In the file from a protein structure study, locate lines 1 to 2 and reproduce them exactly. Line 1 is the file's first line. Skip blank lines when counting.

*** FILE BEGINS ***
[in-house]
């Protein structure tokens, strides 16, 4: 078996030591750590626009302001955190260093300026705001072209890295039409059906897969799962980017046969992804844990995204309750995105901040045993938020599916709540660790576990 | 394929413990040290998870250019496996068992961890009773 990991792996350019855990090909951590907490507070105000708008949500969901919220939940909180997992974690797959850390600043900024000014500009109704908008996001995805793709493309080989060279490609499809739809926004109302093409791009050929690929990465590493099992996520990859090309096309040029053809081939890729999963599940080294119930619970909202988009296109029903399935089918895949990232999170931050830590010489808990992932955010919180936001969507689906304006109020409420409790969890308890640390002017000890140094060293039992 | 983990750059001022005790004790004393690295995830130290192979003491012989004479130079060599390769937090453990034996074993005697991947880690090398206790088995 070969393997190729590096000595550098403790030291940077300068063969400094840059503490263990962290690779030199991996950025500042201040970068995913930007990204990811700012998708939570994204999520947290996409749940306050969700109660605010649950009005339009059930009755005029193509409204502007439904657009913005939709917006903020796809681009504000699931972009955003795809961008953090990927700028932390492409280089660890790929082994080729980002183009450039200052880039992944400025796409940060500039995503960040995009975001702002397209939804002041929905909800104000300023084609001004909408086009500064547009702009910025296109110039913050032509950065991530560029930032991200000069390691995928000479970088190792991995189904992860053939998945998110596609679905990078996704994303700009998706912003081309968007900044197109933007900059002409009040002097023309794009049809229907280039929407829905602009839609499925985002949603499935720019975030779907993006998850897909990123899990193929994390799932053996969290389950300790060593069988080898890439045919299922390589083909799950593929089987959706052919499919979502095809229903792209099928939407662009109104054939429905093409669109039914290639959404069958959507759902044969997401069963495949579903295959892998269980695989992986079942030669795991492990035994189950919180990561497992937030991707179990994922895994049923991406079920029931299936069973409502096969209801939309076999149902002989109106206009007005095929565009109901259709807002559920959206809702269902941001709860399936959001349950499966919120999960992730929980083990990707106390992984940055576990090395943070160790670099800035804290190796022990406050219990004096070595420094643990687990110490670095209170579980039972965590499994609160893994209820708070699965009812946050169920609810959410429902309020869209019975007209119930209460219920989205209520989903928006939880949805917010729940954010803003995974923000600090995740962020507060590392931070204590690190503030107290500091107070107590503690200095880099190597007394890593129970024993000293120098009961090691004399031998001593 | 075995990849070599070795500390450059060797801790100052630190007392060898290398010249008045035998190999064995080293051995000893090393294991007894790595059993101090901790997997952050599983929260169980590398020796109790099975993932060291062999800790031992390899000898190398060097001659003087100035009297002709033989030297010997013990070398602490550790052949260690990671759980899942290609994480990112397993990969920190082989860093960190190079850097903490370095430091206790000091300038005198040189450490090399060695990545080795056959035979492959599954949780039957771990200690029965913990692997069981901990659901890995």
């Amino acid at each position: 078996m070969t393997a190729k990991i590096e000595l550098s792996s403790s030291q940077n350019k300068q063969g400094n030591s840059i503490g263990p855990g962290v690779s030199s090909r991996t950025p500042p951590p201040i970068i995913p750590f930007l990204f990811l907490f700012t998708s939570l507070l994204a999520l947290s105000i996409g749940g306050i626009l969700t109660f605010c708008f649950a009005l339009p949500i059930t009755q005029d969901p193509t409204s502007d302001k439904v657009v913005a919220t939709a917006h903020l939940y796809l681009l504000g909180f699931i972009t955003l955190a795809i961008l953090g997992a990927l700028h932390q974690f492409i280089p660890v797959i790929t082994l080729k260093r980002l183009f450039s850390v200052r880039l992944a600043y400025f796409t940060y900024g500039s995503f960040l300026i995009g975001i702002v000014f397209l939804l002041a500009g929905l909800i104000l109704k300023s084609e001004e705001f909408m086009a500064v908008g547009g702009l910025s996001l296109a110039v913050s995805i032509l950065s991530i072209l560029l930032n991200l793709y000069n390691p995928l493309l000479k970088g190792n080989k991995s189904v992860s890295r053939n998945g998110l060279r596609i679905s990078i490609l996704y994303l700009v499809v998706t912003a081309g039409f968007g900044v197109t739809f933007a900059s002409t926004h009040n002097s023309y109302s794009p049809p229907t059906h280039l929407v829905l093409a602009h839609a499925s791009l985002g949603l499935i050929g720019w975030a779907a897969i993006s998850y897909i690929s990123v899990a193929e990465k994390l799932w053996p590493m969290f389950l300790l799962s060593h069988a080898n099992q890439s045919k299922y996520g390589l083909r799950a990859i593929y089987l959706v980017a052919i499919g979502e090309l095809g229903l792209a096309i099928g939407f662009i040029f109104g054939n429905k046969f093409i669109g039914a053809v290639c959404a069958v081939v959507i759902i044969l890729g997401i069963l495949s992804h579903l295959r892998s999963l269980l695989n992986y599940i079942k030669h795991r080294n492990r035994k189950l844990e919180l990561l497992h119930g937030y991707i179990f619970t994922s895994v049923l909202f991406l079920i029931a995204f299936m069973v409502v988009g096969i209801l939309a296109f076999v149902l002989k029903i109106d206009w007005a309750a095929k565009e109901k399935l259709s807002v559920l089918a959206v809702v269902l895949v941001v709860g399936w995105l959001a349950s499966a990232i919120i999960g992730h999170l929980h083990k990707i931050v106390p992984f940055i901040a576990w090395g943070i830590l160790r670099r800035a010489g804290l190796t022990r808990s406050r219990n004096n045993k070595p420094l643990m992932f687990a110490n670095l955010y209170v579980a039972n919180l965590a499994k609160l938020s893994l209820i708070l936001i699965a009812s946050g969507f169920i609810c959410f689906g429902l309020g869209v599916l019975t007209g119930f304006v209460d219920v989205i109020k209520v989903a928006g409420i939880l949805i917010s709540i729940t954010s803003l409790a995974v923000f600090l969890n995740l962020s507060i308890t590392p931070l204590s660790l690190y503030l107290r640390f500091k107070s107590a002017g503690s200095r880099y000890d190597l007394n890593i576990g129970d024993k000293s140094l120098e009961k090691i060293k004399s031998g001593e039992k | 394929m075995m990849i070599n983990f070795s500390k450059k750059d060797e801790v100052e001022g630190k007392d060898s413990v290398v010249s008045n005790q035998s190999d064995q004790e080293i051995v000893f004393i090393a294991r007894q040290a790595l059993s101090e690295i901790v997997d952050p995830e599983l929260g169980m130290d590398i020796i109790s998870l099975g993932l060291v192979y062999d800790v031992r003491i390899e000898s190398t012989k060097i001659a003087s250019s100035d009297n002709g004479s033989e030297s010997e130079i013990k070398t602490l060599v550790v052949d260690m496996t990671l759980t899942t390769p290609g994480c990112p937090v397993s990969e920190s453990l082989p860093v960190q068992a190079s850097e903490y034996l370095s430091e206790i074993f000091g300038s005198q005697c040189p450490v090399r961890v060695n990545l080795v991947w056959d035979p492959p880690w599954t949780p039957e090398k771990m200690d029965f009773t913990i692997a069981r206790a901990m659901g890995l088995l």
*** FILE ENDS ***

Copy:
[in-house]
């Protein structure tokens, strides 16, 4: 078996030591750590626009302001955190260093300026705001072209890295039409059906897969799962980017046969992804844990995204309750995105901040045993938020599916709540660790576990 | 394929413990040290998870250019496996068992961890009773 990991792996350019855990090909951590907490507070105000708008949500969901919220939940909180997992974690797959850390600043900024000014500009109704908008996001995805793709493309080989060279490609499809739809926004109302093409791009050929690929990465590493099992996520990859090309096309040029053809081939890729999963599940080294119930619970909202988009296109029903399935089918895949990232999170931050830590010489808990992932955010919180936001969507689906304006109020409420409790969890308890640390002017000890140094060293039992 | 983990750059001022005790004790004393690295995830130290192979003491012989004479130079060599390769937090453990034996074993005697991947880690090398206790088995 070969393997190729590096000595550098403790030291940077300068063969400094840059503490263990962290690779030199991996950025500042201040970068995913930007990204990811700012998708939570994204999520947290996409749940306050969700109660605010649950009005339009059930009755005029193509409204502007439904657009913005939709917006903020796809681009504000699931972009955003795809961008953090990927700028932390492409280089660890790929082994080729980002183009450039200052880039992944400025796409940060500039995503960040995009975001702002397209939804002041929905909800104000300023084609001004909408086009500064547009702009910025296109110039913050032509950065991530560029930032991200000069390691995928000479970088190792991995189904992860053939998945998110596609679905990078996704994303700009998706912003081309968007900044197109933007900059002409009040002097023309794009049809229907280039929407829905602009839609499925985002949603499935720019975030779907993006998850897909990123899990193929994390799932053996969290389950300790060593069988080898890439045919299922390589083909799950593929089987959706052919499919979502095809229903792209099928939407662009109104054939429905093409669109039914290639959404069958959507759902044969997401069963495949579903295959892998269980695989992986079942030669795991492990035994189950919180990561497992937030991707179990994922895994049923991406079920029931299936069973409502096969209801939309076999149902002989109106206009007005095929565009109901259709807002559920959206809702269902941001709860399936959001349950499966919120999960992730929980083990990707106390992984940055576990090395943070160790670099800035804290190796022990406050219990004096070595420094643990687990110490670095209170579980039972965590499994609160893994209820708070699965009812946050169920609810959410429902309020869209019975007209119930209460219920989205209520989903928006939880949805917010729940954010803003995974923000600090995740962020507060590392931070204590690190503030107290500091107070107590503690200095880099190597007394890593129970024993000293120098009961090691004399031998001593 | 075995990849070599070795500390450059060797801790100052630190007392060898290398010249008045035998190999064995080293051995000893090393294991007894790595059993101090901790997997952050599983929260169980590398020796109790099975993932060291062999800790031992390899000898190398060097001659003087100035009297002709033989030297010997013990070398602490550790052949260690990671759980899942290609994480990112397993990969920190082989860093960190190079850097903490370095430091206790000091300038005198040189450490090399060695990545080795056959035979492959599954949780039957771990200690029965913990692997069981901990659901890995």